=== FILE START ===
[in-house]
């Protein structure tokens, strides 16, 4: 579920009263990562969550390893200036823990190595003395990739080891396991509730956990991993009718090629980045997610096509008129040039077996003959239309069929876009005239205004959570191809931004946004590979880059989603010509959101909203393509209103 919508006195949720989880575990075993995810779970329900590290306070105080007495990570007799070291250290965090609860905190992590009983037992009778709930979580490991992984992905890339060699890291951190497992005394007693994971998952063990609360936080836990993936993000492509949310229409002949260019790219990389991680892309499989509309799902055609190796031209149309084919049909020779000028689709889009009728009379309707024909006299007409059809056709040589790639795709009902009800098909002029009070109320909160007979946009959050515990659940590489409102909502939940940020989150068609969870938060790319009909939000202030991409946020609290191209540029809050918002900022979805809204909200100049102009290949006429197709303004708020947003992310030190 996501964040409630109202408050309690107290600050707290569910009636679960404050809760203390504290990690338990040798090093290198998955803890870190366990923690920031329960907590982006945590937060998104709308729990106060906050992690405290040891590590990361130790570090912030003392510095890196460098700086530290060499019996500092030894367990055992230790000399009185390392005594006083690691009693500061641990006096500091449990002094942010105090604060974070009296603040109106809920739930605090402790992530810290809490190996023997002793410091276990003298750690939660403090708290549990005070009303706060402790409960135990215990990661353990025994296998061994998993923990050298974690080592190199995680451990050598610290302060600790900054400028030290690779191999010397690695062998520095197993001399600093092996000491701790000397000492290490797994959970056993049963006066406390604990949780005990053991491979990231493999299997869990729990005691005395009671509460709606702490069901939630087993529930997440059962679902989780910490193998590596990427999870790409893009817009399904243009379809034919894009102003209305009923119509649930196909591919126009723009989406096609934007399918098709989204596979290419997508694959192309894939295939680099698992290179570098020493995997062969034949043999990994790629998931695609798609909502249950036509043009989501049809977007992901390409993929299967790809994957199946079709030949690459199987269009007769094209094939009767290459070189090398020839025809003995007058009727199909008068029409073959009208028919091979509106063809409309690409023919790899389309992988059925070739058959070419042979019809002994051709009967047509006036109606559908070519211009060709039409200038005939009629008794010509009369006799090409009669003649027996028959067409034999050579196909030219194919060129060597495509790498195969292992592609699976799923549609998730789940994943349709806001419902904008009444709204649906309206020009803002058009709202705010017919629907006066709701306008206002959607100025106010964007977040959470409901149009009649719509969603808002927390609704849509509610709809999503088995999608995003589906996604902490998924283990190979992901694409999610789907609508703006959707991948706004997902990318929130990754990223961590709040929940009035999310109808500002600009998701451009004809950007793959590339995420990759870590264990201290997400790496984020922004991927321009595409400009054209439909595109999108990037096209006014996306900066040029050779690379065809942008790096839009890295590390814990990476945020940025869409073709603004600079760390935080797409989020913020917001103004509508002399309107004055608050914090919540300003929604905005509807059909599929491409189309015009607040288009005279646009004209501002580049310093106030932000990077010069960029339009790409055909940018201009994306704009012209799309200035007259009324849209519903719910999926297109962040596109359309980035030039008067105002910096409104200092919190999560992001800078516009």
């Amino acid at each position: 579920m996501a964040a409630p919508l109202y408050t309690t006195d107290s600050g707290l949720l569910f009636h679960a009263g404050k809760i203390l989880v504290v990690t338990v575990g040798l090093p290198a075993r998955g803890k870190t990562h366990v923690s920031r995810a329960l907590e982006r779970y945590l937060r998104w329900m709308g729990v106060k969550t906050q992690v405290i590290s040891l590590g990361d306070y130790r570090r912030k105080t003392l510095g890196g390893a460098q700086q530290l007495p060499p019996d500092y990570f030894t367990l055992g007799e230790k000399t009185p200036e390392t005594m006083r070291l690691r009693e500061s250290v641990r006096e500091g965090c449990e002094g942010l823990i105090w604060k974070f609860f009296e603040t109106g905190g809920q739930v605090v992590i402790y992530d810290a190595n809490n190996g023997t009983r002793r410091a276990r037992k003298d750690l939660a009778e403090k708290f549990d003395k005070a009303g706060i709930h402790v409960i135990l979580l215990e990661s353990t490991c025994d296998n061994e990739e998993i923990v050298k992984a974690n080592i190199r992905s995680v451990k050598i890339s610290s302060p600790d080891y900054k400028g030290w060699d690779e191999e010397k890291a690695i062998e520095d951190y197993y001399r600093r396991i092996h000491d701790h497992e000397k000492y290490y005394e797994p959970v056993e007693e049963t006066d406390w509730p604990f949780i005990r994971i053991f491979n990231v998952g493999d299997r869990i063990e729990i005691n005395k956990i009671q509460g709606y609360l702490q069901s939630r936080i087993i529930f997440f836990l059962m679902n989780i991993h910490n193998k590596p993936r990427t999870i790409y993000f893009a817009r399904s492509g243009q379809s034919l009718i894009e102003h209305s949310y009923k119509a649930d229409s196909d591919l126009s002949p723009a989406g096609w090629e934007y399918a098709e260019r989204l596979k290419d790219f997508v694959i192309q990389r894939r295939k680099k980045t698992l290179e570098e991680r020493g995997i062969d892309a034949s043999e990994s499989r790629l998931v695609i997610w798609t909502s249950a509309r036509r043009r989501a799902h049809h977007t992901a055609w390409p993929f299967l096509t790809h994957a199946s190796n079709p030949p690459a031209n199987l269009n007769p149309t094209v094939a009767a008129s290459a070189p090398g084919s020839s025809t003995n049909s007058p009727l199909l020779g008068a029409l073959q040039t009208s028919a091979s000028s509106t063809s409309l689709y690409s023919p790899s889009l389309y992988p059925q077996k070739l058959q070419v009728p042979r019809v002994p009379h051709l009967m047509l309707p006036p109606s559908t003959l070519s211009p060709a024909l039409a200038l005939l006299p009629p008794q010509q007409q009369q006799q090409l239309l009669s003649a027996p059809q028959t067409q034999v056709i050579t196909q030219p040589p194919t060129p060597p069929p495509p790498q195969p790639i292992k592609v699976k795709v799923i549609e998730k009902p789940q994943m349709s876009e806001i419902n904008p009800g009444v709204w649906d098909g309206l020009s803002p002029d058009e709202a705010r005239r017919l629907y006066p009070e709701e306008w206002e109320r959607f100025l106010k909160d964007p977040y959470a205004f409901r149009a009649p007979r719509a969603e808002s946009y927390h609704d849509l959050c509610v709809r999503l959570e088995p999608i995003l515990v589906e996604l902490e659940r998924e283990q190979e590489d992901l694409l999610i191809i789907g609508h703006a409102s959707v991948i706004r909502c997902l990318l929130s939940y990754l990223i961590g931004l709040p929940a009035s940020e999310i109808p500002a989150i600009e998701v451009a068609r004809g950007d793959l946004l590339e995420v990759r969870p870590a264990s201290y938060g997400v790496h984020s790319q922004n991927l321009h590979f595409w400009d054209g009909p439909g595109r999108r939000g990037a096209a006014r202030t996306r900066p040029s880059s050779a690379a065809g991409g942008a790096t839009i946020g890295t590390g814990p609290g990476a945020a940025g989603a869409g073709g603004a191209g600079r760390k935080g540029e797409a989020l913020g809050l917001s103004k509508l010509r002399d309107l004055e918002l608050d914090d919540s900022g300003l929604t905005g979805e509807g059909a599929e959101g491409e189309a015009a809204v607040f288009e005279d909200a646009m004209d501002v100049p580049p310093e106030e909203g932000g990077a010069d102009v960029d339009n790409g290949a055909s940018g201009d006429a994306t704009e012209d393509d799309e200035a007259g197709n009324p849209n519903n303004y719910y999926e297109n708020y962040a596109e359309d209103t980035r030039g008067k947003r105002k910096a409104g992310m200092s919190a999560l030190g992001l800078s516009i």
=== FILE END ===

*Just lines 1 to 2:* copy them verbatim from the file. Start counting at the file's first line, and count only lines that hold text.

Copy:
[in-house]
């Protein structure tokens, strides 16, 4: 579920009263990562969550390893200036823990190595003395990739080891396991509730956990991993009718090629980045997610096509008129040039077996003959239309069929876009005239205004959570191809931004946004590979880059989603010509959101909203393509209103 919508006195949720989880575990075993995810779970329900590290306070105080007495990570007799070291250290965090609860905190992590009983037992009778709930979580490991992984992905890339060699890291951190497992005394007693994971998952063990609360936080836990993936993000492509949310229409002949260019790219990389991680892309499989509309799902055609190796031209149309084919049909020779000028689709889009009728009379309707024909006299007409059809056709040589790639795709009902009800098909002029009070109320909160007979946009959050515990659940590489409102909502939940940020989150068609969870938060790319009909939000202030991409946020609290191209540029809050918002900022979805809204909200100049102009290949006429197709303004708020947003992310030190 996501964040409630109202408050309690107290600050707290569910009636679960404050809760203390504290990690338990040798090093290198998955803890870190366990923690920031329960907590982006945590937060998104709308729990106060906050992690405290040891590590990361130790570090912030003392510095890196460098700086530290060499019996500092030894367990055992230790000399009185390392005594006083690691009693500061641990006096500091449990002094942010105090604060974070009296603040109106809920739930605090402790992530810290809490190996023997002793410091276990003298750690939660403090708290549990005070009303706060402790409960135990215990990661353990025994296998061994998993923990050298974690080592190199995680451990050598610290302060600790900054400028030290690779191999010397690695062998520095197993001399600093092996000491701790000397000492290490797994959970056993049963006066406390604990949780005990053991491979990231493999299997869990729990005691005395009671509460709606702490069901939630087993529930997440059962679902989780910490193998590596990427999870790409893009817009399904243009379809034919894009102003209305009923119509649930196909591919126009723009989406096609934007399918098709989204596979290419997508694959192309894939295939680099698992290179570098020493995997062969034949043999990994790629998931695609798609909502249950036509043009989501049809977007992901390409993929299967790809994957199946079709030949690459199987269009007769094209094939009767290459070189090398020839025809003995007058009727199909008068029409073959009208028919091979509106063809409309690409023919790899389309992988059925070739058959070419042979019809002994051709009967047509006036109606559908070519211009060709039409200038005939009629008794010509009369006799090409009669003649027996028959067409034999050579196909030219194919060129060597495509790498195969292992592609699976799923549609998730789940994943349709806001419902904008009444709204649906309206020009803002058009709202705010017919629907006066709701306008206002959607100025106010964007977040959470409901149009009649719509969603808002927390609704849509509610709809999503088995999608995003589906996604902490998924283990190979992901694409999610789907609508703006959707991948706004997902990318929130990754990223961590709040929940009035999310109808500002600009998701451009004809950007793959590339995420990759870590264990201290997400790496984020922004991927321009595409400009054209439909595109999108990037096209006014996306900066040029050779690379065809942008790096839009890295590390814990990476945020940025869409073709603004600079760390935080797409989020913020917001103004509508002399309107004055608050914090919540300003929604905005509807059909599929491409189309015009607040288009005279646009004209501002580049310093106030932000990077010069960029339009790409055909940018201009994306704009012209799309200035007259009324849209519903719910999926297109962040596109359309980035030039008067105002910096409104200092919190999560992001800078516009």